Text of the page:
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This book is a unique guide to making the world a better place. Experts apply a critical eye to the United Nations' Sustainable Development agenda, also known as the Global Goals, which will affect the flow of $2.5 trillion of development aid up until 2030. Renowned economists, led by Bjorn Lomborg, determine what pursuing different targets will cost and achieve in social, environmental and economic benefits. There are 169 targets, covering every area of international development – from health to education, sanitation to conflict. Together, these analyses make the case for prioritizing the most effective development investments. A panel of Nobel Laureate economists identify a set of 19 phenomenal development targets, and argue that this would achieve as much as quadrupling the global aid budget.
Every four years since 2004, the Copenhagen Consensus Center has organized and hosted a high profile thought experiment about how a hypothetical extra $75 billion of development assistance money might best be spent to solve twelve of the major crises facing the world today. Collated in this specially commissioned book, a group of more than 50 experts make their cases for investment, discussing how to combat problems ranging from armed conflicts, corruption and trade barriers, to natural disasters, hunger, education and climate change. For each case, 'Alternative Perspectives' are also included to provide a critique and make other suggestions for investment. In addition, a panel of senior economists, including four Nobel Laureates, rank the attractiveness of each policy proposal in terms of its anticipated cost-benefit ratio. This thought-provoking book opens up debate, encouraging readers to come up with their own rankings and decide which solutions are smarter than others.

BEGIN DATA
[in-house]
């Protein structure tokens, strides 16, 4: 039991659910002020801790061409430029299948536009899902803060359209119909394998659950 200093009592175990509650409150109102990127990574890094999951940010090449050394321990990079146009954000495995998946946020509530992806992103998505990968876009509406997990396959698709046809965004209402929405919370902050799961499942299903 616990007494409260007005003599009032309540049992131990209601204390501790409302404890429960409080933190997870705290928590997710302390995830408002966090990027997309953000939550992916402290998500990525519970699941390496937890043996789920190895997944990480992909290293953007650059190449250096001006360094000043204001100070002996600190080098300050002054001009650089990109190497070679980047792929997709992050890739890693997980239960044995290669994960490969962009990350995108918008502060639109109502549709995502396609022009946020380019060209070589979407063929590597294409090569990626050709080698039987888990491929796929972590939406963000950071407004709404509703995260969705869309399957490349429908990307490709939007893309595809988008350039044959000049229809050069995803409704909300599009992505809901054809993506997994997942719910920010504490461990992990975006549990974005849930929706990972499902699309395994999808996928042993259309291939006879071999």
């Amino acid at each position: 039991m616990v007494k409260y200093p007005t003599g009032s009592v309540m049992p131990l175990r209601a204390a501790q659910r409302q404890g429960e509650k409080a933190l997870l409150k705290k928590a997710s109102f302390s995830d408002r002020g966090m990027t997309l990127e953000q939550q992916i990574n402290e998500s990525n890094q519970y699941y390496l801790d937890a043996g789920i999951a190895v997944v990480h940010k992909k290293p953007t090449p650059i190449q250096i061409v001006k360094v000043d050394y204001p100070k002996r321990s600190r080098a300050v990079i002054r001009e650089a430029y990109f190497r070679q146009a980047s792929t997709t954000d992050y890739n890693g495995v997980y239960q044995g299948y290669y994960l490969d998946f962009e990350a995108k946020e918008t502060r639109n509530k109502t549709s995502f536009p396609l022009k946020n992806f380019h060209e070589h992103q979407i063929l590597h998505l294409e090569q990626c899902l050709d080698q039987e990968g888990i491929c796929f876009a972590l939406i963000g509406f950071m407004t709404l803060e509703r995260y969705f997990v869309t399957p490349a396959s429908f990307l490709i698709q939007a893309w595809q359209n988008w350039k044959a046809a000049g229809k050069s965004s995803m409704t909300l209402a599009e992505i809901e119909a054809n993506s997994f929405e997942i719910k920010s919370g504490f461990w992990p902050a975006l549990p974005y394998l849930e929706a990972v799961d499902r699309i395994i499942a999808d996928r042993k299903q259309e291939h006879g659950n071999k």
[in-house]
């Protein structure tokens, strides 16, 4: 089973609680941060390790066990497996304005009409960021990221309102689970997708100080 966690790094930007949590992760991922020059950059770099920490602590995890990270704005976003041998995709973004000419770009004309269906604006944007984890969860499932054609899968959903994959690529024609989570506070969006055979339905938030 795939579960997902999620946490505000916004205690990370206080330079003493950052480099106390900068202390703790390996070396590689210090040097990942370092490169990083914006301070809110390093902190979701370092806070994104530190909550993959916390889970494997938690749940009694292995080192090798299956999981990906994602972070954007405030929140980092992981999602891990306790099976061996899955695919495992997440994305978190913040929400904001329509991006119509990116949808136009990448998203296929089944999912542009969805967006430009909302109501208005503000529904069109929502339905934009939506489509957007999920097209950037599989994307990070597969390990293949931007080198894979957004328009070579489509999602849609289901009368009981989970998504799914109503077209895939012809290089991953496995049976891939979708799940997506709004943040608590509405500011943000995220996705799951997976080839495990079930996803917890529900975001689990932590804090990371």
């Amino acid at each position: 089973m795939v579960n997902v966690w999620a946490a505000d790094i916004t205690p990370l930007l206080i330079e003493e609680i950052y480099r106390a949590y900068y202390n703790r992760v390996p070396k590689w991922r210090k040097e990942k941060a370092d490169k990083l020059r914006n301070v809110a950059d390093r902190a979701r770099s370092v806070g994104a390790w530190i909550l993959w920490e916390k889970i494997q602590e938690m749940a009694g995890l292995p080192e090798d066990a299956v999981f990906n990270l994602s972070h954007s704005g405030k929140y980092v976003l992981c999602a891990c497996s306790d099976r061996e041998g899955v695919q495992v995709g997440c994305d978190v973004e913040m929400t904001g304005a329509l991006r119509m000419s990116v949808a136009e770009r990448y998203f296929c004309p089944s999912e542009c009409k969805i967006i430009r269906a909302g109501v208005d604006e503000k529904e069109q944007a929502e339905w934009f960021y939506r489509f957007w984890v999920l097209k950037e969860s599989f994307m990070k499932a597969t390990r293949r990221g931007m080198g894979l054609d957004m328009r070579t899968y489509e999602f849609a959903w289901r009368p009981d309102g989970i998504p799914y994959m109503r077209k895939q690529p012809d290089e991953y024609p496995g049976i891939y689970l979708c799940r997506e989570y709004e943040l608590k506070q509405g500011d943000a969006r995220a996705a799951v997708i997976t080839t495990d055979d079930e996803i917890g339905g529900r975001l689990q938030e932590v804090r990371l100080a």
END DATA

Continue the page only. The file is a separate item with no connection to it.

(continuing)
This Challenge Paper consists of four separate contributions, updating key research papers from the 2010 Copenhagen Consensus on Climate Change project:
An Updated Analysis of CO2 Emission Abatement as a Response to Climate Change, Richard S. J. Tol
A Technology-led Climate Policy in a Chan-ging Landscape, Isabel Galiana and Christopher Green
Climate Change: Climate Engineering Research, J. Eric Bickel and Lee Lane
Market and Policy-Driven Adaptation, Francesco Bosello, Carlo Carraro, and Enrica De Cian
In the 2010 Copenhagen Consensus on Climate Change (Lomborg, 2010), reduction of carbon dioxide (CO2) emissions received a low priority. This follows from the particularities of the Gedankenexperiment that is at the core of all Copenhagen Consensus exercises: there is a finite budget, that needs to be spent, on a separate project, informed by disjoint CBAs.
Climate policy does not fit in that mold, and CO2 emission reduction fits least of all.
Climate change is a big problem. In order to halt anthropogenic climate change, the atmospheric concentrations of GHGs need to be stabilized. For that, CO2 emissions need to be reduced to zero. This requires a complete overhaul of the energy sector. That is a big job. It should be done as long as the benefits exceed the costs. If it does not fit in the budget of the Copenhagen Consensus, then more money should be raised. Indeed, it would be profitable to borrow money if the BCR is greater than 1.